New light was shed recently on the credit scoring standard known as FICO, or FICO 8, to use the upgraded methodology’s proper name.
Most credit consumers aren’t even aware that there was a shift in the most commonly used scoring system that started in 2009.
More consumers are becoming aware of FICO 8 thanks to a New York Times blog and an omission by FICO itself in a just-published study of Americans’ improving credit scores.
The percentage of U.S. consumers with FICO Scores between 800 and 850, the top range for credit worthiness, has reached a post-recession high not seen since October 2008, according to FICO Labs’ much published research.
Moreover, the percentage of consumers between 700 and 749 (15.5 percent) is the lowest that FICO has recorded since it began tracking this data in 2005.
The Times blog, however, made a valid point when it called out FICO for not mentioning that it was using its newer credit scoring system, FICO 8, rather than the initial FICO, as a basis for its findings. That would skew the study results somewhat since FICO 8 is a bit more forgiving in its rating of consumer credit habits.
For example, FICO 8 ignores small-dollar “nuisance” collection accounts, with original balances less than $100. It also is more lenient toward borrowers who have consistently solid credit, but may have had a rare late payment.
Rachel Bell, of FICO Labs, told the Times it did not matter that the report used FICO 8.
Individual credit scores might differ under the latest formula, she said, but the trend would be the same, even if an older scoring model were used, the Times blog said.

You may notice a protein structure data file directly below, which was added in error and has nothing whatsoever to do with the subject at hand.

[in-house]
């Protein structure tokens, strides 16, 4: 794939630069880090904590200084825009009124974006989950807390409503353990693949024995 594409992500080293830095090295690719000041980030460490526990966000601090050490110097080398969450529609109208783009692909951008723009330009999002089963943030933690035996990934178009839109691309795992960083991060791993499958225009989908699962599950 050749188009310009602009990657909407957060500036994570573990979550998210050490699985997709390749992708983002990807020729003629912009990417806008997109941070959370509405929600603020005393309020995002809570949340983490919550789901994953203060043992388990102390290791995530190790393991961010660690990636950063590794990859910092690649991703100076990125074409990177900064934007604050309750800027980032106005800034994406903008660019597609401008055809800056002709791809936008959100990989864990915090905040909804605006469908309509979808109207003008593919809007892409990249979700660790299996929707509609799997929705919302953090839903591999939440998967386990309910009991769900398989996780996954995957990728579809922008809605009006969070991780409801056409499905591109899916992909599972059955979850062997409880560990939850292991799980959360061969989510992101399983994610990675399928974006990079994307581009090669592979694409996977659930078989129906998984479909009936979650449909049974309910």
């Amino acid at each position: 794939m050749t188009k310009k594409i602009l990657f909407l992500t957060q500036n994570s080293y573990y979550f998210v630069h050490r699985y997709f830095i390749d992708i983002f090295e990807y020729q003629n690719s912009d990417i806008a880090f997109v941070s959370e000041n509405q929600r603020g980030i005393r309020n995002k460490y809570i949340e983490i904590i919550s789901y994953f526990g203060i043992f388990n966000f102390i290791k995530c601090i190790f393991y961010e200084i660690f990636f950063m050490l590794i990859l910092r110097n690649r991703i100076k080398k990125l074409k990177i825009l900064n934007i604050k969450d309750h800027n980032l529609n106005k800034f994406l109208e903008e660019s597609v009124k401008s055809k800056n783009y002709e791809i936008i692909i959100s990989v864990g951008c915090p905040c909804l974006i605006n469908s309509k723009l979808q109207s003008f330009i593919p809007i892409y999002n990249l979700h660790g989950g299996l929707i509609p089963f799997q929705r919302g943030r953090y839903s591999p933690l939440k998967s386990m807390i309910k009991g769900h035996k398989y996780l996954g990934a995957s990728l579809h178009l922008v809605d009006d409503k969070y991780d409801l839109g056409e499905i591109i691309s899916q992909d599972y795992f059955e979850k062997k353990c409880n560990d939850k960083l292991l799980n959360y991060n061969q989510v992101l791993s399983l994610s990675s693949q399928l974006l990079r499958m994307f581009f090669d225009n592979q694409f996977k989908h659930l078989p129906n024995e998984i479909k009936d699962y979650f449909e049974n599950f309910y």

Consumers with solid credit histories would likely see their scores go up a bit with FICO 8, while those who are riskier might see their scores decline, Bell said.
The intent of FICO 8 is to better predict borrower risk.
Here’s an overview of FICO 8 from myfico.com:
High credit card usage
FICO 8 score is more sensitive to highly utilized credit cards. So if your credit report shows a high balance close to the card’s limit, your score will likely lose more points than it would have previously. You may want to consider keeping any monthly credit card balance low.
Isolated late payments
If a lender reports to the credit bureau that you were at least 30 days late with your payment, your FICO 8 score will likely lose points. If the late payment is an isolated event and your other accounts are in good standing, the FICO 8 score is more forgiving compared with scores from previous FICO formulas. However, if your credit report shows numerous late payments, the reverse is true and your FICO 8 score will likely lose more points.
Authorized user of credit card
Every generation of the FICO score formula has included authorized user credit card accounts when calculating a person’s score. FICO 8 score continues that policy. This can help people benefit from their shared management of a credit card account. It also helps lenders by providing scores that are based on a full snapshot of the consumer’s credit history.
To protect lenders and honest consumers, the FICO 8 formula substantially reduces any benefit of so-called tradeline renting. That’s a credit repair practice that entices consumers into being added to a stranger’s credit account in order to misrepresent their credit risk to lenders.
Small-balance collections accounts
FICO 8 score ignores small-dollar “nuisance” collection accounts in which the original balance was less than $100.